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Those who believe that there are two categories of patients, those who are malnourished or vitamin deficient, and the rest of us, are fundamentally misguided and misinformed given the current depth of understanding about the role of nutrition in health and disease. --Mark Hyman, MD, Director of the Cleveland Clinic Center for Functional Medicine.
I finally see what FM really is: a non-scientific, ineffective, jingoistic, cultic approach to dysfunctional somatiform, non-disease conditions. -- Wallace Sampson, MD
Diseases don’t exist. --Mark Hyman
Functional medicine (FM) is not a branch of medicine. The term 'functional medicine' is a marketing term: it is more like integrative medicine or orthomolecular medicine than, say, translational medicine. In Europe, 'functional medicine' refers to a type of energy medicine known in the U.S. as bio-energetic medicine.* Again, these are not branches of medicine, but branding terms that describe various alternatives to science-based medicine. The basic ideas of those promoting functional medicine are not unique, but nobody has united and packaged the whole collection of questionable medical practices quite like the main defenders of functional medicine such as Jeffrey S. Bland and Mark Hyman.
Many opponents of science-based medicine (OSMs) believe and promote the idea that we live in a toxic world and need detoxification. Many OSMs promote the idea that they treat the patient, not the disease, and that they search for causes to eliminate rather than symptoms to palliate. Many OSMs assert that science-based physicians don't treat patients or care for their patients as persons, nor do they treat them 'holistically.' Many OSMs promote the idea that all illnesses are due to poor nutrition or toxins from the environment. Defenders of functional medicine are not the only OSMs to treat patients by diets, supplements, and detox procedures. Few OSMs have put all these misleading ideas together and packaged them with a cornucopia of jargon and meaningless medical concepts (e.g., 'organ reserve' and 'systems oriented'), while claiming to boldly go where no medicine has gone before with "a new model that focuses on treating your body as a whole system, that treats the causes not only the symptoms, that sees the body as a whole organism rather [than] simply [as] a collection of organs."*
It is not surprising that one of the leading popularizers of functional medicine got his start with questionable weight-loss programs. The term 'functional medicine' was popularized in the U.S. by Jeffrey S. Bland when he created the Institute for Functional Medicine in 1993, a subsidiary of his HealthComm corporation, an outfit that promoted a weight-loss program that came under fire by the Federal Trade Commission in 1991. HealthComm and another corporation owned by Bland were charged with "falsely claiming that their Nu-Day Diet program could change consumers' metabolism and cause them to lose weight without exercising so that fat would be lost as body heat instead of being stored."* The FTC also charged that the program-length television infomercial Nu-Day used to make these claims was deceptive. Bland consented to pay $30,000 and to disclose every 15 minutes during any future showing of infomercials that they are paid advertisements.* Another of Bland's weight-loss schemes was also a target of an FTC investigation.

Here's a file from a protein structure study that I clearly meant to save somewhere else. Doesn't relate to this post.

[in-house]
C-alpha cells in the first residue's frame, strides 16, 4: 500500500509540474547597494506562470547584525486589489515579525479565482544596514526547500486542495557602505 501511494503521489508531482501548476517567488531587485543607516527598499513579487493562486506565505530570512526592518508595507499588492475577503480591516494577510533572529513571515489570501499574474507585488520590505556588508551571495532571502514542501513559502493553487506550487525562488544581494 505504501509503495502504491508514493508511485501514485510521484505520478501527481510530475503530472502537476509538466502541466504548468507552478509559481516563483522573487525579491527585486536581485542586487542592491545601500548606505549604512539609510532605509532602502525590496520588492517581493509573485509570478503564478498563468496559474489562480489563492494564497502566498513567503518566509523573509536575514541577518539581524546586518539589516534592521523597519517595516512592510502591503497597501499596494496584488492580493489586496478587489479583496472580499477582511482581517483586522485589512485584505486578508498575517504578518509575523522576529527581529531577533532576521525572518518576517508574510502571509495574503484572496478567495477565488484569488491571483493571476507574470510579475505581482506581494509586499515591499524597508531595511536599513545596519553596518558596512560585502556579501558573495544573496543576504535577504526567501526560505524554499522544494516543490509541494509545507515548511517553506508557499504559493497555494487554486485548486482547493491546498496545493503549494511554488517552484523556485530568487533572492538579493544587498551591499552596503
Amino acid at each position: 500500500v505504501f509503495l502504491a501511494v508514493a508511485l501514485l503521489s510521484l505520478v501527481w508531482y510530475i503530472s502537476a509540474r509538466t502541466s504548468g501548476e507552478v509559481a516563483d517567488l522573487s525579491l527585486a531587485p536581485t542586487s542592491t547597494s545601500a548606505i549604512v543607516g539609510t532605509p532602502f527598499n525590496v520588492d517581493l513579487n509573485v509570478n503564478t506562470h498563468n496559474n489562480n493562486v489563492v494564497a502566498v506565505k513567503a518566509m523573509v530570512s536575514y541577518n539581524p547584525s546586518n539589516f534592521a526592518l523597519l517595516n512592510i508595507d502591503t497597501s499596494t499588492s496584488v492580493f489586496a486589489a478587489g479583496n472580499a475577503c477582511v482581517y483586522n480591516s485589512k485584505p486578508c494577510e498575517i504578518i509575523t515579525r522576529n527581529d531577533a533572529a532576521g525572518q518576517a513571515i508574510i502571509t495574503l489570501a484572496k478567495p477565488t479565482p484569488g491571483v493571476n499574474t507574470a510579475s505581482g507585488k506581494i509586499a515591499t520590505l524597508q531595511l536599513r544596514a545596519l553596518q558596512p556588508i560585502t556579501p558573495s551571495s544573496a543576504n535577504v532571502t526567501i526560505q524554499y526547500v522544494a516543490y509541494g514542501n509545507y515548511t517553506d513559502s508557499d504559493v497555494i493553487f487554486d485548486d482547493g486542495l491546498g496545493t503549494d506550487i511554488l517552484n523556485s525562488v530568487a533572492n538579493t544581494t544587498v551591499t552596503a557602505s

In 1993, Bland founded the Institute for Functional Medicine, a HealthComm division that oversaw the company's web site, develops educational products, and sponsors an annual International Symposium on Functional Medicine. In 1997, he invited practitioners to join him on the Functional Medicine Section of CompuServe's Natural Medicine Forum, which HealthComm co-sponsored. Brochures accompanying the invitation stated that the company's UltraClear Plus "provides nutritional support for pathological or imbalanced detoxifiers and may be suitable for patients with" chronic fatigue syndrome; chemical and environmental sensitivity; alcohol and chemical dependency; food allergy; "management of endo- and exotoxicity"; and arthralgia and myalgia.*
In 1995, the FTC put out a news release announcing that "HealthComm Inc., and its officer, Jeffrey S. Bland, have agreed to pay a $45,000 civil penalty to settle Federal Trade Commission charges that they deceptively advertised various weight-loss products and diet supplements in violation of a 1992 FTC consent order. In addition to the civil penalty, the settlement would prohibit HealthComm and Bland from future violations of the Commission's order."* Bland's UltraClear dietary program was described as making false claims about how it "reduced the incidence and severity of symptoms associated with gastrointestinal problems, inflammatory or immunologic problems, fatigue, food allergies, mercury exposure, kidney disorders, and rheumatoid arthritis."*